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Obama Urges Joint Action On Economy

MELISSA BLOCK, Host:

From NPR News, this is ALL THINGS CONSIDERED. I'm Melissa Block.

MICHELE NORRIS, Host:

And I'm Michele Norris. It was a full day for President Obama, in London for tomorrow's G20 economic summit. There were meetings with the presidents of Russia and China, a sit-down with British Prime Minister Gordon Brown at 10 Downing Street, a news conference where the president called for a strong response to the global economic crisis. And at day's end, Buckingham Palace to meet the queen. NPR's Don Gonyea had to keep up with all of this and he has this report from London.

DON GONYEA: President Obama is in the spotlight at every turn as he attends his first big summit since taking office. And his arrival in London was an event to take note of, as did Britain's prime minister this morning.

P: The whole of the United Kingdom welcomes President Obama and the first lady on your first official visit to our country. President Obama, you've given renewed hope not only to the citizens of the United States of America but to all citizens in all parts of the world.

GONYEA: But that doesn't mean President Obama's task at the G20 summit will be any easier. Crafting a united but still aggressive approach to economic recovery by these very different nations is a complicated undertaking. When the president joined Brown for a news conference, the first question was a pointed one.

U: The prime minister has repeatedly blamed the United States of America for causing this crisis. France and Germany blame both Britain and America for causing this crisis. Who is right, and isn't the debate about that at the heart of the debate about what to do now?

GONYEA: President Obama responded that the U.S. is accountable because of an inadequate regulatory system, but he added that America isn't the only one to blame.

P: I think what is also true is that here in Great Britain, in continental Europe, around the world we were seeing the same mismatch between the regulatory regimes that were in place and the highly integrated global capital markets that had emerged.

GONYEA: Mr. Obama was asked about some of the sharp disagreements between the U.S. and Europe, specifically Germany and France, which have been very cool to the idea of huge government stimulus programs to boost economies. The president argued that the differences are relatively small, mainly over the size and shape of such a stimulus. He stressed that he is here to listen but also that the G20 must choose to lead. Later in the morning came the president's first meeting with President Dmitry Medvedev of Russia. In recent years, U.S.-Russian relations have taken on a new chill. President Obama addressed that.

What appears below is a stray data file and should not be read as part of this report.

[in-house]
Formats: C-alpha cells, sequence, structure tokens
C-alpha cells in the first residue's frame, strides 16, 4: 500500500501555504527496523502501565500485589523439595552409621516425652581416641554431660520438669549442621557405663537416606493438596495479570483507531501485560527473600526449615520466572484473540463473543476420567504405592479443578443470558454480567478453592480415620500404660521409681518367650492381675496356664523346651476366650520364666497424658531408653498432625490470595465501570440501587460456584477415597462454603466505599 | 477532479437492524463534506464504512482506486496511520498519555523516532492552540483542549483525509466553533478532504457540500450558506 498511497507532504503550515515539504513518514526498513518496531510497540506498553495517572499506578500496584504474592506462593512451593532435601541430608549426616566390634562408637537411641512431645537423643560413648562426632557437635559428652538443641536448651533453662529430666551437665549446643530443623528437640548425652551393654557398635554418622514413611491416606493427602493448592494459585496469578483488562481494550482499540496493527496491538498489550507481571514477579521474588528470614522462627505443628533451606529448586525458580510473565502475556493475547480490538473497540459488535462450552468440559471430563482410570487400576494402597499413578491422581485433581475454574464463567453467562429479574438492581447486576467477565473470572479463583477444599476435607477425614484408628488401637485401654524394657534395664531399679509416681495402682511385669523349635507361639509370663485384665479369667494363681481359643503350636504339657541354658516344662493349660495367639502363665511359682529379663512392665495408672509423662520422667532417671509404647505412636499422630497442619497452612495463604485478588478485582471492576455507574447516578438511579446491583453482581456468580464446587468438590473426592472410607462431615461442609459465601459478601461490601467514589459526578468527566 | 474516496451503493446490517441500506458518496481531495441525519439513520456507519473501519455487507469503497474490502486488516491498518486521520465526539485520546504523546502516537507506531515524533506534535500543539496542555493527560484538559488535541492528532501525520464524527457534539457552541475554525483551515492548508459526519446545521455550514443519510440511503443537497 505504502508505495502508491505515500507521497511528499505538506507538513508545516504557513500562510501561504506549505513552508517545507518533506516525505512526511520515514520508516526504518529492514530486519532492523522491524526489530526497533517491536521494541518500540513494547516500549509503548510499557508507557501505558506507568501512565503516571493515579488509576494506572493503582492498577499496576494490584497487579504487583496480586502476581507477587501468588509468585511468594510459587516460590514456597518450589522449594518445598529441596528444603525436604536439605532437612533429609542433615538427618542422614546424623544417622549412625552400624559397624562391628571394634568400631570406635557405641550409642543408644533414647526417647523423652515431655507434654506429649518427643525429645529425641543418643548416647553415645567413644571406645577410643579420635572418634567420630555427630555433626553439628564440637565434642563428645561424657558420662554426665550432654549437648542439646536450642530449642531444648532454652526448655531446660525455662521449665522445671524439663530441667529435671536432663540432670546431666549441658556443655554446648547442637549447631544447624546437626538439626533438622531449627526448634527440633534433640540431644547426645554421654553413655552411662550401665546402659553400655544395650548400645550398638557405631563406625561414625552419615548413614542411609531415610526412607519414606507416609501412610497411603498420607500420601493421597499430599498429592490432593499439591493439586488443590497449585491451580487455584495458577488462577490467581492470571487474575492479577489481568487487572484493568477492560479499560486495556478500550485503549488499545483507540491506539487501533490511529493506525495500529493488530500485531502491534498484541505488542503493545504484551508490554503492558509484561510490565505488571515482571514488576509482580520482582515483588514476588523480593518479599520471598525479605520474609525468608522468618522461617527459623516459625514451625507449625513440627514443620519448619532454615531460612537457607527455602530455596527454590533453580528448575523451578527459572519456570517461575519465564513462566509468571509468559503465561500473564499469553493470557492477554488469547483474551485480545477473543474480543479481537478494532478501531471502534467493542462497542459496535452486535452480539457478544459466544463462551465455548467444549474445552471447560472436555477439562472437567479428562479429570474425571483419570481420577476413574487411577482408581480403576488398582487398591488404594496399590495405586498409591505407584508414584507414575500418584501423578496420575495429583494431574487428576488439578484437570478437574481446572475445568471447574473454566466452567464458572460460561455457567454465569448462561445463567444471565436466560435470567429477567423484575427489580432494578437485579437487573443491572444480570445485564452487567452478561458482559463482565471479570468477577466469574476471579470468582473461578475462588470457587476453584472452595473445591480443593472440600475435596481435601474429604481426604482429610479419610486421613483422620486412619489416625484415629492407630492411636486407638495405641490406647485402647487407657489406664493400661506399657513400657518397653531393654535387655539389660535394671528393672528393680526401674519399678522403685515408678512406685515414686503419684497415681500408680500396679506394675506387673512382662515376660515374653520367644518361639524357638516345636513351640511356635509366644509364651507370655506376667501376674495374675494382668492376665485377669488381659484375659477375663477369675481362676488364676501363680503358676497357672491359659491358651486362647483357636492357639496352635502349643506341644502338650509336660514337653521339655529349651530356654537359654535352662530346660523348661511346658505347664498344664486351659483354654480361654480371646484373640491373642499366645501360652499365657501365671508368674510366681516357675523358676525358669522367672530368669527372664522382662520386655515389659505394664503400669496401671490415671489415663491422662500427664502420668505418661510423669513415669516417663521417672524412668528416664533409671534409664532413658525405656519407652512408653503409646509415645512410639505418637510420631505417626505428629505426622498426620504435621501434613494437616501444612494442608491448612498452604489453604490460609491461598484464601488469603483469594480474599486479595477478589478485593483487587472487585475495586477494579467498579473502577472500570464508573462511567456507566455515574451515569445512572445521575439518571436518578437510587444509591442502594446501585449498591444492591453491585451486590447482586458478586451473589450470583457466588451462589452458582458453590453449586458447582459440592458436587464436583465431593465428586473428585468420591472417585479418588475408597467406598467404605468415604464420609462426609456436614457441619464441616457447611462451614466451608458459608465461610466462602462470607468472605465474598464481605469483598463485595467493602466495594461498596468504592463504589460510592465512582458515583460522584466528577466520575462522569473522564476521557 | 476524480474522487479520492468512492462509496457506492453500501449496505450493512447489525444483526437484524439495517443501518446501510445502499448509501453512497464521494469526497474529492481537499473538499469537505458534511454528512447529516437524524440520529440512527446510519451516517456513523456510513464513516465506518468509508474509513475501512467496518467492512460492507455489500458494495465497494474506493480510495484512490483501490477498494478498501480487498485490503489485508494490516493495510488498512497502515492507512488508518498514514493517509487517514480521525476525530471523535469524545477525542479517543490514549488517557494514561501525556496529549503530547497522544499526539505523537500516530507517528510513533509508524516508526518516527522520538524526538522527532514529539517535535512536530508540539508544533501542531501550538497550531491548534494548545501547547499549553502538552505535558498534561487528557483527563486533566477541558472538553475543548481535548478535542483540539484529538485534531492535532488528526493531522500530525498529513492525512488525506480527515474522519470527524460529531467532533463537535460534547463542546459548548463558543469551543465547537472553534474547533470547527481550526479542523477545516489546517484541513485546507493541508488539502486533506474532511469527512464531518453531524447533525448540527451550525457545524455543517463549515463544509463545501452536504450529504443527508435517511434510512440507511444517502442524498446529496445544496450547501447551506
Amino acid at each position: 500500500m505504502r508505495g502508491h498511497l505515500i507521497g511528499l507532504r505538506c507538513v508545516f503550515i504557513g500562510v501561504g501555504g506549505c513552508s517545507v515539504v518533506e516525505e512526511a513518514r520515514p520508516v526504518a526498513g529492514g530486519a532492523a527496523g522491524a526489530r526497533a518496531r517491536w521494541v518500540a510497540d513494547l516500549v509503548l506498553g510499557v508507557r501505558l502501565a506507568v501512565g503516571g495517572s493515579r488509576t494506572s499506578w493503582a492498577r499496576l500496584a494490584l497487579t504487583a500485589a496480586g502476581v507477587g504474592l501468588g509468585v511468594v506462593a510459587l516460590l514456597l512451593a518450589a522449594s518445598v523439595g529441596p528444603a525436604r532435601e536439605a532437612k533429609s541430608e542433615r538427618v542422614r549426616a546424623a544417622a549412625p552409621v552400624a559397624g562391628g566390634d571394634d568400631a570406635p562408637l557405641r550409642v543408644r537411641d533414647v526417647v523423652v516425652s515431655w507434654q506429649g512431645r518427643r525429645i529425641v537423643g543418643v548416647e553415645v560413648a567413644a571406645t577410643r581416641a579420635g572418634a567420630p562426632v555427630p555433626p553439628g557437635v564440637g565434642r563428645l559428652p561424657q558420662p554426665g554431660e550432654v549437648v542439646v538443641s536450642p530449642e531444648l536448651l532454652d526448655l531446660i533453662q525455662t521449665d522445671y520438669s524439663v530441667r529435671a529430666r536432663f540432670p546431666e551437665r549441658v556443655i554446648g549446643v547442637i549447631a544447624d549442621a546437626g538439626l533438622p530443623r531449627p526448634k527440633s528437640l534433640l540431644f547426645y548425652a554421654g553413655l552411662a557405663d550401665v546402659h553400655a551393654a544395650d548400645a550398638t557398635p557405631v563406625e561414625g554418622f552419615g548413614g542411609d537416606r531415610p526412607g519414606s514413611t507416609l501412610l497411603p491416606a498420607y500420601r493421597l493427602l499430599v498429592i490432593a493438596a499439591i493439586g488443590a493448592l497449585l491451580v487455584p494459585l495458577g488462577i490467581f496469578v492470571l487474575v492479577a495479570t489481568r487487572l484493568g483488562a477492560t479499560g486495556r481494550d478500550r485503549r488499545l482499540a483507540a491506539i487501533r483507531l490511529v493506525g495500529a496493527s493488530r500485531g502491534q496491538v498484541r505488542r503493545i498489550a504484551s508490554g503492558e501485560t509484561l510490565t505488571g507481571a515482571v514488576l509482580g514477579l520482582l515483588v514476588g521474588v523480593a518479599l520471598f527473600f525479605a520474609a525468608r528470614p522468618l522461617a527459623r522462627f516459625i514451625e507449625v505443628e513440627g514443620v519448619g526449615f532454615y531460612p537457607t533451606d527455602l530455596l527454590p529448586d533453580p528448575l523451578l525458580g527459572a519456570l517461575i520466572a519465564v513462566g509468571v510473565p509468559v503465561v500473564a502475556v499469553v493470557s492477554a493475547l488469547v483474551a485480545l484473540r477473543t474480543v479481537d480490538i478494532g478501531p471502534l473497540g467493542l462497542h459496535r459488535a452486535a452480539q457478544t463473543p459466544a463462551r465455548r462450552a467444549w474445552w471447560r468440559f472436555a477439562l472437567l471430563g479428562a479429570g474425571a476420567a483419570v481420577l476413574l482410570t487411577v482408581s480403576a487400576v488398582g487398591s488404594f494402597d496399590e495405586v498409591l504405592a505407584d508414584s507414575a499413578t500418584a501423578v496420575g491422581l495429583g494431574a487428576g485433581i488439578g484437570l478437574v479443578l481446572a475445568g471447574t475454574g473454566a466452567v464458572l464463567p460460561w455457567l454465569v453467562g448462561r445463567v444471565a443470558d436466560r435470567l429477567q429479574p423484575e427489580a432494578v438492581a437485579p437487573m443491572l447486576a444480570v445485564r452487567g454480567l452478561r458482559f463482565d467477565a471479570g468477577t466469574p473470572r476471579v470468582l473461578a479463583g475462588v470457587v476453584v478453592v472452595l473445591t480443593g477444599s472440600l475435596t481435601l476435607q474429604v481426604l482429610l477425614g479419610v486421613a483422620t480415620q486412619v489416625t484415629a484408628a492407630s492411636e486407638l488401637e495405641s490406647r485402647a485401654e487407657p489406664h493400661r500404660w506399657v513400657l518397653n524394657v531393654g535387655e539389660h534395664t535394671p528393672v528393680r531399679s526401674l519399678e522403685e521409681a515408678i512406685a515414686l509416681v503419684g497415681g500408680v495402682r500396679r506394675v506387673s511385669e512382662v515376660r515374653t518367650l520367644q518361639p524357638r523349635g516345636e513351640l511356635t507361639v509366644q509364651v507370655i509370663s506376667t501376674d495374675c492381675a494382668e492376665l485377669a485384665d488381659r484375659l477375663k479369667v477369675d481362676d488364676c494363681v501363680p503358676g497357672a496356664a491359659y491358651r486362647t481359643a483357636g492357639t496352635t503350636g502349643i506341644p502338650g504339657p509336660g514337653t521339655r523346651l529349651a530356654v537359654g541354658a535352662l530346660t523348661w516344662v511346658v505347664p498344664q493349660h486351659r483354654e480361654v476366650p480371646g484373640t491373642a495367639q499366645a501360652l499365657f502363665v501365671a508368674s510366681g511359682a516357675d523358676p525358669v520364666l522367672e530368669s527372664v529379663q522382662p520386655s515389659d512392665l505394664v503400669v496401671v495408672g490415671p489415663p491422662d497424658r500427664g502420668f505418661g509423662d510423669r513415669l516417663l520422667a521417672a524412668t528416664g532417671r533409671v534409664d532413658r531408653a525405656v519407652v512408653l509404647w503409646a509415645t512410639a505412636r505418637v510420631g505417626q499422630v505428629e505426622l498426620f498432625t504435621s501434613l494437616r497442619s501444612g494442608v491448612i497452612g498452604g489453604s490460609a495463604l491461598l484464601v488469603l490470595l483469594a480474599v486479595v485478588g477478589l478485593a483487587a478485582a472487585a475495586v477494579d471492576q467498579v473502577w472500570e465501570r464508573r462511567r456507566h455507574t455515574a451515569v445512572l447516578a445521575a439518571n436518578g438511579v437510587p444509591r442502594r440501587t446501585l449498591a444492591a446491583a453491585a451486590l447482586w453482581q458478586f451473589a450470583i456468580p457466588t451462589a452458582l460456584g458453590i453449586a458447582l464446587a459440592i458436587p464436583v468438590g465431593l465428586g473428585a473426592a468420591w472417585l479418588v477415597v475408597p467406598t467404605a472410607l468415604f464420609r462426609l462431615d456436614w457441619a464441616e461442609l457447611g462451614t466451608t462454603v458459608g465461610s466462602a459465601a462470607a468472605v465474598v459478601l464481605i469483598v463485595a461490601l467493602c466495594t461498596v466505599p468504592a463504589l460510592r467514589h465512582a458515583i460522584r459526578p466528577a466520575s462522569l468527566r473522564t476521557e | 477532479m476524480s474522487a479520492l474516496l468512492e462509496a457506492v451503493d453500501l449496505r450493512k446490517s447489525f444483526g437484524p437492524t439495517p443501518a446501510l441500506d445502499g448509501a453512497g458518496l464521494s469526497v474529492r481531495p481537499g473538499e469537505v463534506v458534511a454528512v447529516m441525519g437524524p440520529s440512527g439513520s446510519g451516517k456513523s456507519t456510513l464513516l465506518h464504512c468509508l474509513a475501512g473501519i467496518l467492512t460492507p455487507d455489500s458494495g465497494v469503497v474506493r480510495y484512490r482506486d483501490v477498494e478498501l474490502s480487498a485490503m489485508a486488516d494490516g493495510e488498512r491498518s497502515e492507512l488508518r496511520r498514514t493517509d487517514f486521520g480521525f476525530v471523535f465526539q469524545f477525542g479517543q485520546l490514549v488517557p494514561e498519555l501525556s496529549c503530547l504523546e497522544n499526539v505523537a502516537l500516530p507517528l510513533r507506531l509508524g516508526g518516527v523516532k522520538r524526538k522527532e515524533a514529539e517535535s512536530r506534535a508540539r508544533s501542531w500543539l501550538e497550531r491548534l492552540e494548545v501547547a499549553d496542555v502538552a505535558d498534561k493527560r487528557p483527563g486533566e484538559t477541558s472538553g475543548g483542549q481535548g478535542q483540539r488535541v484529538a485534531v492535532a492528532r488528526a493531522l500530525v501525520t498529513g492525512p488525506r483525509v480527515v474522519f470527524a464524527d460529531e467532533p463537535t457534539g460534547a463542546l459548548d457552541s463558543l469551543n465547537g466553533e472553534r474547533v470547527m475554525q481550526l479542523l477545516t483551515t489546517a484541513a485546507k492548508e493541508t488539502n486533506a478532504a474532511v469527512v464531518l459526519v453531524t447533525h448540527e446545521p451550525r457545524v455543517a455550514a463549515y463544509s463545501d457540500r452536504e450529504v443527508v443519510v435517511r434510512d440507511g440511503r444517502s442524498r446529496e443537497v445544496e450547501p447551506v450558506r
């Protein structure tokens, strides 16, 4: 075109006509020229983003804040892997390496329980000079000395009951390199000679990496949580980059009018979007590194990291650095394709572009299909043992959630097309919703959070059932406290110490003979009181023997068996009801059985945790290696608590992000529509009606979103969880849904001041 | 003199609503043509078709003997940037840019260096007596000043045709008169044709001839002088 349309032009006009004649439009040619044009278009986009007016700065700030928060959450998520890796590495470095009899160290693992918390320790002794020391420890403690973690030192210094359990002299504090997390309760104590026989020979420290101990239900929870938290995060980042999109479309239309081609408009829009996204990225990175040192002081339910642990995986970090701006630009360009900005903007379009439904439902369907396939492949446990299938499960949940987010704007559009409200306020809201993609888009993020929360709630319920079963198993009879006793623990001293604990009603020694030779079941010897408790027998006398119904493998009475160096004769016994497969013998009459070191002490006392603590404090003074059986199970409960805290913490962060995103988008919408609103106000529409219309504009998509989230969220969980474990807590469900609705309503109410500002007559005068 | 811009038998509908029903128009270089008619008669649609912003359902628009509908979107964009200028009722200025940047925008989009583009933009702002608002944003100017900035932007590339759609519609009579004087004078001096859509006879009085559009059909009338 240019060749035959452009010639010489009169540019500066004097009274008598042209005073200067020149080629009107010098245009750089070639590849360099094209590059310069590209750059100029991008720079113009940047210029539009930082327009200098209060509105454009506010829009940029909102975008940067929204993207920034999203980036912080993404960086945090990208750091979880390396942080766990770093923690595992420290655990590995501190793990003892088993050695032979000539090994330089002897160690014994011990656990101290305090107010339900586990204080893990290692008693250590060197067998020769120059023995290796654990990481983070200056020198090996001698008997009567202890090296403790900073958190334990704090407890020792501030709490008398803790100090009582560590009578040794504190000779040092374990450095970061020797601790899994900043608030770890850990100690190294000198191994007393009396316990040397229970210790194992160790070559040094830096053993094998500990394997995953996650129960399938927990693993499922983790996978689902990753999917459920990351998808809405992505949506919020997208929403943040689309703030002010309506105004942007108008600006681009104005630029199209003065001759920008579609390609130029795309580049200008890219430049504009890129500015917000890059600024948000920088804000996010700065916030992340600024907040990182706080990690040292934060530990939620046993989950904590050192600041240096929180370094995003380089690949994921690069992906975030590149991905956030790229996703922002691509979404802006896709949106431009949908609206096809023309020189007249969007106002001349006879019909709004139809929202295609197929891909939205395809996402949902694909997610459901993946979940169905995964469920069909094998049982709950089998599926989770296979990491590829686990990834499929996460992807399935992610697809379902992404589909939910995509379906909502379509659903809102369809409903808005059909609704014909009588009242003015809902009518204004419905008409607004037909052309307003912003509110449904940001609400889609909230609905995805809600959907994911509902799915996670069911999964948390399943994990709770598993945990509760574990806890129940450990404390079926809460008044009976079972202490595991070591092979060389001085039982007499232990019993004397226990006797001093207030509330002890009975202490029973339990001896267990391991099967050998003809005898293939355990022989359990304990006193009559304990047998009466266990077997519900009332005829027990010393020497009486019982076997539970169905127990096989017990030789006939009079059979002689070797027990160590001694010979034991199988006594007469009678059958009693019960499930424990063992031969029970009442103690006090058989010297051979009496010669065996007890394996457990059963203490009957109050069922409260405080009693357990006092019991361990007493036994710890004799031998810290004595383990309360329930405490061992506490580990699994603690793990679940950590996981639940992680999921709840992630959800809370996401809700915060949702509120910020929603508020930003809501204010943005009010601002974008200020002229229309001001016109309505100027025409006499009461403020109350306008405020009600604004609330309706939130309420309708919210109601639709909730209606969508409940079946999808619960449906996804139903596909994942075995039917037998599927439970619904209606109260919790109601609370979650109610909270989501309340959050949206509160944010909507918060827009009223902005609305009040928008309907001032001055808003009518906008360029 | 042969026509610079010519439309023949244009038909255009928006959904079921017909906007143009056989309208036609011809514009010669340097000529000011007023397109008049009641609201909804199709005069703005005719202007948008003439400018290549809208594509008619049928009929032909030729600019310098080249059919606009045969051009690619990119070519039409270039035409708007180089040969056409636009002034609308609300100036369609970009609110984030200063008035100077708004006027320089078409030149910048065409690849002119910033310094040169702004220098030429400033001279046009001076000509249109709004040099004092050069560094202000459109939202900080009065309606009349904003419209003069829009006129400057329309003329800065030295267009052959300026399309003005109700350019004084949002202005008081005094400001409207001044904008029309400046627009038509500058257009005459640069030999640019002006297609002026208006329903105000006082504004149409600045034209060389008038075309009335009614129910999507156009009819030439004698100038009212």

P: As I said in the past, I think that for the last several years the relationship between our two countries has been allowed to drift. And what I believe we've begun today is a very constructive dialogue that will allow us to work on issues of mutual interest, like the reduction of nuclear weapons.

GONYEA: President Medvedev spoke through an interpreter.

P: (Through translator) After this meeting I'm more optimistic about the successful development of our relations and would like to thank President Obama for this opportunity.

GONYEA: The two leaders agreed to begin a new round of negotiations to reduce the number of nuclear warheads with the goal of drafting a treaty by year's end. By early evening, President Obama and the first lady were at Buckingham Palace.

(SOUNDBITE OF CAMERA CLICKING)

GONYEA: This was not a state visit, so it had none of the big ceremonial pomp of some presidential visits. Instead it was a reception hosted by the queen for all of the heads of state in town for the summit. There was one gift - President Obama presented the queen with an iPod loaded with songs by American songwriter Richard Rodgers. It was all stark contrast to what was happening outside in parts of London today. Thousands staged protests, some turned violent as demonstrators marched on British banks.

(SOUNDBITE OF PROTESTS)

GONYEA: Don Gonyea, NPR News, London. Transcript provided by NPR, Copyright NPR.

NPR transcripts are created on a rush deadline by an NPR contractor. This text may not be in its final form and may be updated or revised in the future. Accuracy and availability may vary. The authoritative record of NPR’s programming is the audio record.

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You're most likely to find NPR's Don Gonyea on the road, in some battleground state looking for voters to sit with him at the local lunch spot, the VFW or union hall, at a campaign rally, or at their kitchen tables to tell him what's on their minds. Through countless such conversations over the course of the year, he gets a ground-level view of American elections. Gonyea is NPR's National Political Correspondent, a position he has held since 2010. His reports can be heard on all NPR News programs and at NPR.org. To hear his sound-rich stories is akin to riding in the passenger seat of his rental car, traveling through Iowa or South Carolina or Michigan or wherever, right along with him.